A few weeks ago, I attended the third edition of the Pendance Film Festival in Toronto. No, not the other film festival with the stars and the red carpet, but its smaller counterpart, the one held together by the passion of its founding members, the jury, the volunteers.
Robert Misovic, founder and director of Pendance, said it best: “We do not determine the end at the beginning. For instance, if all of our selected films are Korean, Pendance becomes a Korean film festival. This year, there was a theme emerging—women. Women were at the forefront, even with running the film festival.”
Like a well written short story, a well made short film can be satisfying in a way that is not always possible with novels or feature films. In less than twenty minutes, we get to experience a range of emotions, and if we’re lucky, we might get our closure too.
And that was the theme of the first feature, Through Her Eyes. A set of six short films, thematically united by placing women at the forefront of the stories. In Somewhere, two little girls run away from a predator, a religious and much older man. They manage to escape, and their guardians, a soft-hearted grumpy old man with two menacing dogs, issue threats on their behalf. In Lavande, a French film, Sara is sent away for the summer, banished to work on a farm. She expresses an interest in Victor, who is sullen and silent. It is revealed that often, those who are entrusted with protecting us hurt us in unspeakable ways.
“Human beings are predators.”
–Sara in Lavande
In What Do You Know About the Water and the Moon, a film set in a small city in China, a girl attempts to get an abortion, except, in a bizarre twist that is treated most matter-of-factly, she aborts a jellyfish and not a human baby. The nurse on duty tells her, “Abortion is not a problem. It’s your choice.”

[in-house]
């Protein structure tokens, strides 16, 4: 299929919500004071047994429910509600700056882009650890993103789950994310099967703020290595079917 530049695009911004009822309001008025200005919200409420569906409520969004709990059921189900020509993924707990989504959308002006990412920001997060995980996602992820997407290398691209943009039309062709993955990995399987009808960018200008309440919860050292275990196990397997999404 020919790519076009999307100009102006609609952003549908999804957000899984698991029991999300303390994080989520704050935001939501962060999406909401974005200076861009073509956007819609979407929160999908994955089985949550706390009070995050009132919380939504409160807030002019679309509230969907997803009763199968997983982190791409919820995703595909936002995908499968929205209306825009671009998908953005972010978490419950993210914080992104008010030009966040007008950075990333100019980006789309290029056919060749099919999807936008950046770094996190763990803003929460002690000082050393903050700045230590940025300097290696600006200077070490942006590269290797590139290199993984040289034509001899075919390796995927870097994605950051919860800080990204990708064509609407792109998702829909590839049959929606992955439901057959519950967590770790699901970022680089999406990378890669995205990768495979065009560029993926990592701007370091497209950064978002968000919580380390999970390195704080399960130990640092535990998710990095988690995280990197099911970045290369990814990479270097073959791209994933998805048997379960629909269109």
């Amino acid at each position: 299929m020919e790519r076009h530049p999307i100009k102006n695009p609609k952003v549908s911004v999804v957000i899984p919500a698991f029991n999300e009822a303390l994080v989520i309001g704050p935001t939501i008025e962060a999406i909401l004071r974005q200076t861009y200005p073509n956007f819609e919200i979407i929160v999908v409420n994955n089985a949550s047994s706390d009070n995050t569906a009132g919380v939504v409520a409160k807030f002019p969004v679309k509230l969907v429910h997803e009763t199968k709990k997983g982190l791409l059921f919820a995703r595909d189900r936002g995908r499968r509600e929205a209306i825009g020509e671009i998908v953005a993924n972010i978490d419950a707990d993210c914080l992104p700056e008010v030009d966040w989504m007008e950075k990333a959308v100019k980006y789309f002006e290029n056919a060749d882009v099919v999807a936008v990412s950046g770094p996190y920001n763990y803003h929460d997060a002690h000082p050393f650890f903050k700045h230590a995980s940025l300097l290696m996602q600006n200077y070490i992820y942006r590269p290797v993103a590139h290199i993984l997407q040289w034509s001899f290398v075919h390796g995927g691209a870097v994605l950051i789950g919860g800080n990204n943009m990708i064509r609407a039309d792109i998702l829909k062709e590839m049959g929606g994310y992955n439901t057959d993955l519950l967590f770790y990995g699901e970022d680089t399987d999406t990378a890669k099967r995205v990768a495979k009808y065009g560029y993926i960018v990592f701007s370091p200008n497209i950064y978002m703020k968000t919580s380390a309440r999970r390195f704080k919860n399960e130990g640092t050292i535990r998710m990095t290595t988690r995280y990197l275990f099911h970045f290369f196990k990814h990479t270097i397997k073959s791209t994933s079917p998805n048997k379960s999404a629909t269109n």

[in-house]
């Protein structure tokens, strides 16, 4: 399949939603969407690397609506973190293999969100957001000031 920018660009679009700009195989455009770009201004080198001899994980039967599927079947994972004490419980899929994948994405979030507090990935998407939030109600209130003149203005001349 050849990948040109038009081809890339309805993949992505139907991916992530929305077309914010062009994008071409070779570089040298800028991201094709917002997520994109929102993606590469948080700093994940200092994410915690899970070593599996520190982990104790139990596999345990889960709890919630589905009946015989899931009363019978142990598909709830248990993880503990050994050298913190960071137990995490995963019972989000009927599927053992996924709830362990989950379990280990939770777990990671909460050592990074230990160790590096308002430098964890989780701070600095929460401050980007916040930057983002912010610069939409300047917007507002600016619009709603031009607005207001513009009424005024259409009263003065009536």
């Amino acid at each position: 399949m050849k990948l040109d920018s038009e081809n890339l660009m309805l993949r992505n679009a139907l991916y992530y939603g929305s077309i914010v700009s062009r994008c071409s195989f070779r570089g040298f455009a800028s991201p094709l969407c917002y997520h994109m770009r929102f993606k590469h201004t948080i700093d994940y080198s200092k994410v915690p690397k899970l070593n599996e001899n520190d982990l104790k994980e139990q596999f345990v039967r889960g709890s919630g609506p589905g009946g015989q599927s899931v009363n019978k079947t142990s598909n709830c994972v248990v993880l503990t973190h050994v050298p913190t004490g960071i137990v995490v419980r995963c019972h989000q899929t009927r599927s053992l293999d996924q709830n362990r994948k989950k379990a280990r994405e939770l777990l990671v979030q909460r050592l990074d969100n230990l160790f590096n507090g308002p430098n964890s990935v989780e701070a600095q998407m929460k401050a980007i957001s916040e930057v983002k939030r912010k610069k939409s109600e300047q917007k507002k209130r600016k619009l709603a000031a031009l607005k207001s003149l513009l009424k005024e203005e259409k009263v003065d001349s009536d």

These are all films written and directed by women, focussed on telling a story, keeping with Pendance’s vision of “story over everything.”
The second set of short films, titled Before Midnight, were loosely held together by an overarching theme of horror. This sometimes meant a literal interpretation of the genre, as with the gothic story New Woman, and at other times, it meant showcasing a real story that is horrifying in its tragedy, as with Oslo.
Ziad, a daily wage labourer, must cross the border from Palestine to Israel everyday to earn a living. He leaves his wife and daughters behind, in the desert they’ve been banished to, and makes his way through humiliating security checkpoints. One day, he is sent back without explanation. Unable to question the guards who wield enormous power over his life, he makes the long trek back home, followed by a very persistent dog that understands only Hebrew, one that Ziad suspects to be trained by the armed forces. Oslo is terrifying, not because it has jump scares and eerie sounds, but because it portrays the frustration and hopelessness of an ordinary man caught in a situation he cannot fix.
The feature films
The Croatian film Aleksi, one of the feature films at Pendance, follows Aleksi the photographer, as she bumbles through life. Perpetually dissatisfied, with a mother who is annoyed by her and a father who indulges her, Aleksi jumps from man to man, hoping she can find in them what is missing in herself. The audience was enthusiastic in its appreciation for Aleksi, a fully fleshed out woman who isn’t concerned at all with disregarding cultural norms. Director Barbara Vekarić, who grew up in Croatia (and is currently based in San Francisco), said she wanted to show a woman who was a rebel, who behaved in ways that weren’t considered womanly, who didn’t shy away from expressing her disillusionment with the path that was laid out for her.